At the same time, people were working on the first release of Business Process Testing, which brought a whole new methodology into the testing domain. Testers could collaborate with subject-matter experts, and develop components to enable reuse and simpler maintenance. While BPT catered to manual testers, it also catered to automation engineers who could write components with QTP. And there was another option - you could write components using WinRunner as well! But WinRunner, with its unique Test Script Language (TSL), was retired in 2008, and customers were advised to migrate to QTP.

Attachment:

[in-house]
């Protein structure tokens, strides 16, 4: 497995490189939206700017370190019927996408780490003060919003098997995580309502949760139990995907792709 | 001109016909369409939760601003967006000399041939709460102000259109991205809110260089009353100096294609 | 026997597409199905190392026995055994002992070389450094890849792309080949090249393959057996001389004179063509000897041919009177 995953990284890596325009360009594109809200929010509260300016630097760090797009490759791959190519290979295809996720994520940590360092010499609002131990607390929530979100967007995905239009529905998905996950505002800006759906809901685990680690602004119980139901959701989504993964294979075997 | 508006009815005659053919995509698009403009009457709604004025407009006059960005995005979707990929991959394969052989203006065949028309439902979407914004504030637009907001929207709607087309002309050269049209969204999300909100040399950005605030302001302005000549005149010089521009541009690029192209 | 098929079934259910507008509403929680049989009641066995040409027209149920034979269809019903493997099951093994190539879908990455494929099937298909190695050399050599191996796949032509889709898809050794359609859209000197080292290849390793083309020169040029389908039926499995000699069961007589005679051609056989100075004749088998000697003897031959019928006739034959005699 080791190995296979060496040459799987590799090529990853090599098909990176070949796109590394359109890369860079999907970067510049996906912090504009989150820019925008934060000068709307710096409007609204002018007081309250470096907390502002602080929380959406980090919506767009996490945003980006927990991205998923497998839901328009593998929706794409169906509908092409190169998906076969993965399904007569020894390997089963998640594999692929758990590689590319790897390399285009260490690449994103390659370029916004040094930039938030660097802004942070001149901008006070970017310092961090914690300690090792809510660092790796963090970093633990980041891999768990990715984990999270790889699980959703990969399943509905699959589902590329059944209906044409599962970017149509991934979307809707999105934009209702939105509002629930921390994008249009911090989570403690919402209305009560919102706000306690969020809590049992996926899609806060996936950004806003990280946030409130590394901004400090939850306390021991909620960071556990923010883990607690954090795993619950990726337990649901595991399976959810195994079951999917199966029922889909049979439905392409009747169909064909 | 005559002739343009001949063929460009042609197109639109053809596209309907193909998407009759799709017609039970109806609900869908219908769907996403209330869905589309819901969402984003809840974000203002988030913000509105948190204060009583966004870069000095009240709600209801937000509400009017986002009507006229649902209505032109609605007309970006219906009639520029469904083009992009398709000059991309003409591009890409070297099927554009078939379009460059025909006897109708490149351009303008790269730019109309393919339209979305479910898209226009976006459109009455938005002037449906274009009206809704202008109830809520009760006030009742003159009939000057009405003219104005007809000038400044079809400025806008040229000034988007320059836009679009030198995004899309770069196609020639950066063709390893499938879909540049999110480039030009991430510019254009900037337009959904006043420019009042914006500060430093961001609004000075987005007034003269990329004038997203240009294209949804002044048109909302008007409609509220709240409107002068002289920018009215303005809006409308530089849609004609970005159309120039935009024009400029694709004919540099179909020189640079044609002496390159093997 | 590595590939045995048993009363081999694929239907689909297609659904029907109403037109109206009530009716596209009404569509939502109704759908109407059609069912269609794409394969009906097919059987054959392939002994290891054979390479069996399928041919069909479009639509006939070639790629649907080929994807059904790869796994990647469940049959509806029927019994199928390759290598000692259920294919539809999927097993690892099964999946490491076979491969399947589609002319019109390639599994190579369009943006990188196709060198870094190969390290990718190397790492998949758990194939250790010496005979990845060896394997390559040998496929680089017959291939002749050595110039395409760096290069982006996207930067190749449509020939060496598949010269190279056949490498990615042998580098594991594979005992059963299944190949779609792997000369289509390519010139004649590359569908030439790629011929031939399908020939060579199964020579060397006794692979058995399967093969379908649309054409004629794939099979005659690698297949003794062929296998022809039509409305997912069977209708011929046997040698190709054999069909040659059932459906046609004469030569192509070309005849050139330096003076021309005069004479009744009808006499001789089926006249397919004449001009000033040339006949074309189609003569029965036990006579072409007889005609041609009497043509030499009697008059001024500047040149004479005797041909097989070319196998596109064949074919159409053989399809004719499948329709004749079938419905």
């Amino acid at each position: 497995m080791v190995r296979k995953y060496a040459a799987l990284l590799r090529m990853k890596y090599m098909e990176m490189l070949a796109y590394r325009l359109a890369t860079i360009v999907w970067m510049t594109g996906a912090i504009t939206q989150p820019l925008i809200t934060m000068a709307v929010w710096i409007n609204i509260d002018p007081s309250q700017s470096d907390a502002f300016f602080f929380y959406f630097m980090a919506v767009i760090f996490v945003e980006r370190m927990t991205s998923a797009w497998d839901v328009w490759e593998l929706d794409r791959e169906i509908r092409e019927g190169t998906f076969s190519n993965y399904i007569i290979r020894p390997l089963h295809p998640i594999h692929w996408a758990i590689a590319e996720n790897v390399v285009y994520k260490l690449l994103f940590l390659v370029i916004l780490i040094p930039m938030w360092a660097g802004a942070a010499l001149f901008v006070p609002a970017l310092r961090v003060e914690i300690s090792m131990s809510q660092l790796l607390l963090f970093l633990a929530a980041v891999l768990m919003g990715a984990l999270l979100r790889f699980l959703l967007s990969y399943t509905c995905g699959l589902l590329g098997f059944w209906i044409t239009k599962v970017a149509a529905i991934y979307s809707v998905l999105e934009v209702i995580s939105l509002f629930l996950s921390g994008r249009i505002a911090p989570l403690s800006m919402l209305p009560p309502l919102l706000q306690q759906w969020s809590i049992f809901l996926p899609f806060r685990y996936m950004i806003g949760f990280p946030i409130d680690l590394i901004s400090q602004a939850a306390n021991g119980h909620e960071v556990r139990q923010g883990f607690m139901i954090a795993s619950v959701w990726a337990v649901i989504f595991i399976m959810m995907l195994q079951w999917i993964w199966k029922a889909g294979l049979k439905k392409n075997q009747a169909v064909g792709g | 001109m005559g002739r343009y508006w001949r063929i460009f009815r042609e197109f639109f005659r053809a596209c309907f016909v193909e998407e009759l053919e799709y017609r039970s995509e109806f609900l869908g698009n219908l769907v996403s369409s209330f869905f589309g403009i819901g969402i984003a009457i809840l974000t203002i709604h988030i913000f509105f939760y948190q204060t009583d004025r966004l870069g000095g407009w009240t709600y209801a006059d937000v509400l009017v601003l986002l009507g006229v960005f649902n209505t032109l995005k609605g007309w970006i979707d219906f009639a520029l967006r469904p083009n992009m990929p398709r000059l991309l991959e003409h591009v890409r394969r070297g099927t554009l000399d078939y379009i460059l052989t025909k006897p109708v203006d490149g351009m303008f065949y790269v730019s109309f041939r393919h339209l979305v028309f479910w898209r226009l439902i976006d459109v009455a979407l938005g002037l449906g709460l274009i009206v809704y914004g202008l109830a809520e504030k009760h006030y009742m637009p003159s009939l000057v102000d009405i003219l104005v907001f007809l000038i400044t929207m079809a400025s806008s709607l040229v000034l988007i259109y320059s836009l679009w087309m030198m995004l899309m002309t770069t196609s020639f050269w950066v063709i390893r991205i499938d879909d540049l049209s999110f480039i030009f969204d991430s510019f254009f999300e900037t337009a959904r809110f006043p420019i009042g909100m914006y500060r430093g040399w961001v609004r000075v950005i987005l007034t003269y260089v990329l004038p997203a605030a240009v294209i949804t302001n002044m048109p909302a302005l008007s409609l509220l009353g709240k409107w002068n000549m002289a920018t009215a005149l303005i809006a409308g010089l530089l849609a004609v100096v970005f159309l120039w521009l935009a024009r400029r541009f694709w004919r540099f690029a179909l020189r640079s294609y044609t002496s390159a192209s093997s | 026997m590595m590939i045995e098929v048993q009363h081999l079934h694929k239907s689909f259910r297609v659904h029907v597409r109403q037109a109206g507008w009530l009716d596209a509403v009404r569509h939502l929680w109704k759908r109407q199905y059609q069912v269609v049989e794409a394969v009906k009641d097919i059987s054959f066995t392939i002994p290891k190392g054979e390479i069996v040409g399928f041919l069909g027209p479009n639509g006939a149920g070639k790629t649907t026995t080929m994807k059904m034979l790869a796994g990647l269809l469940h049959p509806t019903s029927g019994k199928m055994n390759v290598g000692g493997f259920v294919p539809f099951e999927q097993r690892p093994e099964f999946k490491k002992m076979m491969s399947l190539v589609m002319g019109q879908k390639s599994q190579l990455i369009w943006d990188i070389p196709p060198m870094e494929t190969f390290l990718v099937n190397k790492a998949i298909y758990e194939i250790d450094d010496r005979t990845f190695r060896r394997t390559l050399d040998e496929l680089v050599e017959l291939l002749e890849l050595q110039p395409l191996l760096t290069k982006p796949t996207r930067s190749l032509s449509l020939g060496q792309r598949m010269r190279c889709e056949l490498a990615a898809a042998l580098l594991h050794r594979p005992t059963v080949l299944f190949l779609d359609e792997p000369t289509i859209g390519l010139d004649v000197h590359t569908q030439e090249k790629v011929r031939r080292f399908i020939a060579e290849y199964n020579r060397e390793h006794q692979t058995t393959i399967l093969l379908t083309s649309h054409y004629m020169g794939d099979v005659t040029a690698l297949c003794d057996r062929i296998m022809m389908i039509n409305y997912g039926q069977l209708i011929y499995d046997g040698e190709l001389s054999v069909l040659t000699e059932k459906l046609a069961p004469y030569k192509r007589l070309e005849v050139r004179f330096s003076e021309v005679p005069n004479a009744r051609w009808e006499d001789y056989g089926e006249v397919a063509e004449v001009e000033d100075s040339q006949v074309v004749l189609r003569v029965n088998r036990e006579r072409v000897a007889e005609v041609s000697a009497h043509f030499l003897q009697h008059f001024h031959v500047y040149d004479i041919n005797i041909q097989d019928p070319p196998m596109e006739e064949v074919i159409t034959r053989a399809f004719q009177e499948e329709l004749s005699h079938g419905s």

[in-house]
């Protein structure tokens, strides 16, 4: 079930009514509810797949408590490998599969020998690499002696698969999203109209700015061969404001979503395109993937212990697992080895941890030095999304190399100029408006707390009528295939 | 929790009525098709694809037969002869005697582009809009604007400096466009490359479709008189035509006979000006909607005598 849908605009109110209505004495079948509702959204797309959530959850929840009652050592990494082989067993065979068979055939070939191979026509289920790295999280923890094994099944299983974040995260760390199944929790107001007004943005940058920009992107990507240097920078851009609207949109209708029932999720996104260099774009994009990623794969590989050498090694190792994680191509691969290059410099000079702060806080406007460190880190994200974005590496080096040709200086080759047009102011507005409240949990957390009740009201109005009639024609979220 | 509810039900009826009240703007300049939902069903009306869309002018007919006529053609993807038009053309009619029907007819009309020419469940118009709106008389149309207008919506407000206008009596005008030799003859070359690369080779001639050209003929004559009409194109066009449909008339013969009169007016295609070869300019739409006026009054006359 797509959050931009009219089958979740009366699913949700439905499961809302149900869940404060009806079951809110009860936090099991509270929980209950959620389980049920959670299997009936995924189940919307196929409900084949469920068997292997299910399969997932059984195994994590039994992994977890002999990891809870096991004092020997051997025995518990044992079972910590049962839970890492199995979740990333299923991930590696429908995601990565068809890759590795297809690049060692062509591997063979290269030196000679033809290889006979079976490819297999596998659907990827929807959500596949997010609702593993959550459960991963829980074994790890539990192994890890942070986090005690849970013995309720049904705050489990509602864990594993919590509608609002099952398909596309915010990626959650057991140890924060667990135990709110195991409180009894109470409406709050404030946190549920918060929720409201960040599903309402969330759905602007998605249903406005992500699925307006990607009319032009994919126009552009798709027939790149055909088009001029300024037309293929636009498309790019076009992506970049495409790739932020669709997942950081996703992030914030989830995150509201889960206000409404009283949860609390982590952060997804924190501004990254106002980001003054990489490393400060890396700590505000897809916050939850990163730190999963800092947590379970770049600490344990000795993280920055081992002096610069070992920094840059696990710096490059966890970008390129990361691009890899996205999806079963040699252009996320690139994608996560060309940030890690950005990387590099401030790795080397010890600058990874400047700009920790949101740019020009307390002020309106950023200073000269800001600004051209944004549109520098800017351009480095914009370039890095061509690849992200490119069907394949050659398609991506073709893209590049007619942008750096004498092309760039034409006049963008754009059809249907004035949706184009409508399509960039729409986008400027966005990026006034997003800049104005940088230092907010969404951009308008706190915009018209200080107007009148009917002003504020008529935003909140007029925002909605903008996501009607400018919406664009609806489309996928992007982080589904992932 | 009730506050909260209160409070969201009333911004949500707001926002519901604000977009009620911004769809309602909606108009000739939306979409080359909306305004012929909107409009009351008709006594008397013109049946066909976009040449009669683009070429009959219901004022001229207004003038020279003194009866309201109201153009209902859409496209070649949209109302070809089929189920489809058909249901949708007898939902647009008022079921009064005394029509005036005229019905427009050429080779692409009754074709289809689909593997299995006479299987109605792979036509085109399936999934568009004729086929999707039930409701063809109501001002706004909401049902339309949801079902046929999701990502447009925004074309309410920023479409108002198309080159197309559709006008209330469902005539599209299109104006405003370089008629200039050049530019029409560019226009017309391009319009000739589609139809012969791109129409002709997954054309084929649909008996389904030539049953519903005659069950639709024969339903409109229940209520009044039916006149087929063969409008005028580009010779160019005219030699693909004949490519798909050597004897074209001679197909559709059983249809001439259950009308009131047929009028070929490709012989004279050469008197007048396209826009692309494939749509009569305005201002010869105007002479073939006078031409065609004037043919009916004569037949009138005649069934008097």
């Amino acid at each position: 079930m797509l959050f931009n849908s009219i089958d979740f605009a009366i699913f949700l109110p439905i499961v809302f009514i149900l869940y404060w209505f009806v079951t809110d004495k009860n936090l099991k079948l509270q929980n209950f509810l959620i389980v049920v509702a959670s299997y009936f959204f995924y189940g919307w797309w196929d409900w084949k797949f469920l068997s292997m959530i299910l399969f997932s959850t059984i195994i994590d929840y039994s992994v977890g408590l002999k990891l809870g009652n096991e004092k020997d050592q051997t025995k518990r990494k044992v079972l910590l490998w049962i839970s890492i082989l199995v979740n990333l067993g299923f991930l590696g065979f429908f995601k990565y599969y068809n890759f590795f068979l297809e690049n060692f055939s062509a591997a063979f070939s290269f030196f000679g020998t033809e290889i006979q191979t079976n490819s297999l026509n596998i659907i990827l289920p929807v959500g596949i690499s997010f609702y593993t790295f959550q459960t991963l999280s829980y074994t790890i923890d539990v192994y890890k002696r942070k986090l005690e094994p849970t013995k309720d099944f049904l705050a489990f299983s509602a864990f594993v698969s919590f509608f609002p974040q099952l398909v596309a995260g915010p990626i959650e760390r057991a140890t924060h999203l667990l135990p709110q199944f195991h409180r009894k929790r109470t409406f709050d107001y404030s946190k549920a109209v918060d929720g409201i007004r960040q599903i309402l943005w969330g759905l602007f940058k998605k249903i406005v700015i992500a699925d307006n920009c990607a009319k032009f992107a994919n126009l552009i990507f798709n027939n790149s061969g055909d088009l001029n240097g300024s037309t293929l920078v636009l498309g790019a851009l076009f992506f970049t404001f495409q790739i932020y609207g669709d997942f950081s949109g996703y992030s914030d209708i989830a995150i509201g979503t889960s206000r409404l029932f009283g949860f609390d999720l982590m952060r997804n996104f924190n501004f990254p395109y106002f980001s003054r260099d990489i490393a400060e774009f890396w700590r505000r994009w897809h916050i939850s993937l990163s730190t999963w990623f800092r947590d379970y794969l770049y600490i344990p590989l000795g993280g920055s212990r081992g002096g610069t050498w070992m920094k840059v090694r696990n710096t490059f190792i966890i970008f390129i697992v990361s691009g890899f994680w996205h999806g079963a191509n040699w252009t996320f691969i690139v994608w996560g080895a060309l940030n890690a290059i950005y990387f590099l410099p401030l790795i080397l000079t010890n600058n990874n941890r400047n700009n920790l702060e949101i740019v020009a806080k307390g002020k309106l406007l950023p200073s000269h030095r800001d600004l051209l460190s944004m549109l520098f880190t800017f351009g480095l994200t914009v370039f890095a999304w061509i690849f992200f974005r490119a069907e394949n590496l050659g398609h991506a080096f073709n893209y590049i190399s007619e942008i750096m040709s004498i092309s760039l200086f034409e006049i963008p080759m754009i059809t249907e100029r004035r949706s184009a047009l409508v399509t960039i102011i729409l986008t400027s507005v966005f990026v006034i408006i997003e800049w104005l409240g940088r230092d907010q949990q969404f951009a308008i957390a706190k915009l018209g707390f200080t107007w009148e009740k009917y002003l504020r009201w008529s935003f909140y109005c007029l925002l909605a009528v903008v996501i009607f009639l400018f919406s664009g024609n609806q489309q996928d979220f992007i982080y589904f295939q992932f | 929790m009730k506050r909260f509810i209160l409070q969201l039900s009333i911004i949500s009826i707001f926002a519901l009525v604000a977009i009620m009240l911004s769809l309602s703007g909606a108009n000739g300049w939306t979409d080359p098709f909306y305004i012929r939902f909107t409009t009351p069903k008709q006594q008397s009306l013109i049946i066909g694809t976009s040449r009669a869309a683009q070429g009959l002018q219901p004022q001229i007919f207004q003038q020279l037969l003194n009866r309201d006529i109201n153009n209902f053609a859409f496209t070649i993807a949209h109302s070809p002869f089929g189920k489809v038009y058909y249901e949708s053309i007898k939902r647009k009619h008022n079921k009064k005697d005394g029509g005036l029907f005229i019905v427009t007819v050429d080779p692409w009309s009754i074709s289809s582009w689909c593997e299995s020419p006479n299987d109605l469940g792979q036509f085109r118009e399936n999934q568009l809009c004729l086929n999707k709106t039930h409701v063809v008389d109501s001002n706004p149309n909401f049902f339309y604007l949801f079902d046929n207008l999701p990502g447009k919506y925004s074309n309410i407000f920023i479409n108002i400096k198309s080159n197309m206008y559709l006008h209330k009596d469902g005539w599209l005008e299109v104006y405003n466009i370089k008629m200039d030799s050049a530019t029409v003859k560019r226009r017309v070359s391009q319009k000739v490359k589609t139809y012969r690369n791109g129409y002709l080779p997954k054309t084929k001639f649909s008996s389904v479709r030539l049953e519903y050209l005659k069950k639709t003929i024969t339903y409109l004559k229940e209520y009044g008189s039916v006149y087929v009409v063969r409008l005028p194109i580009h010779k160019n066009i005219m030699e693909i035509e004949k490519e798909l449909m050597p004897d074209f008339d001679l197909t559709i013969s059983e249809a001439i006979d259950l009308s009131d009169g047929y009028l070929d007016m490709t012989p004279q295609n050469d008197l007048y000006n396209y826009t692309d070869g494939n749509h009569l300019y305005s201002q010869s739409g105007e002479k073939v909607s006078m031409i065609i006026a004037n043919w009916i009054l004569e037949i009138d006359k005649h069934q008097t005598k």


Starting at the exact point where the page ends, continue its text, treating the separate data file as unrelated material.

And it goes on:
LoadRunner and Performance Center have also seen some amazing changes since 2003. TruClient technology didn’t exist then, and users had to struggle with some real challenges around Ajax and Web 2.0. The advent of TruClient allowed users to write their scripts by simply using their application, and the user’s actions were translated into a LoadRunner script. Easy! At that time, Performance Center had very little in common with Test Director, but it’s now built on the same platform, offering a very close integration, and look-and-feel.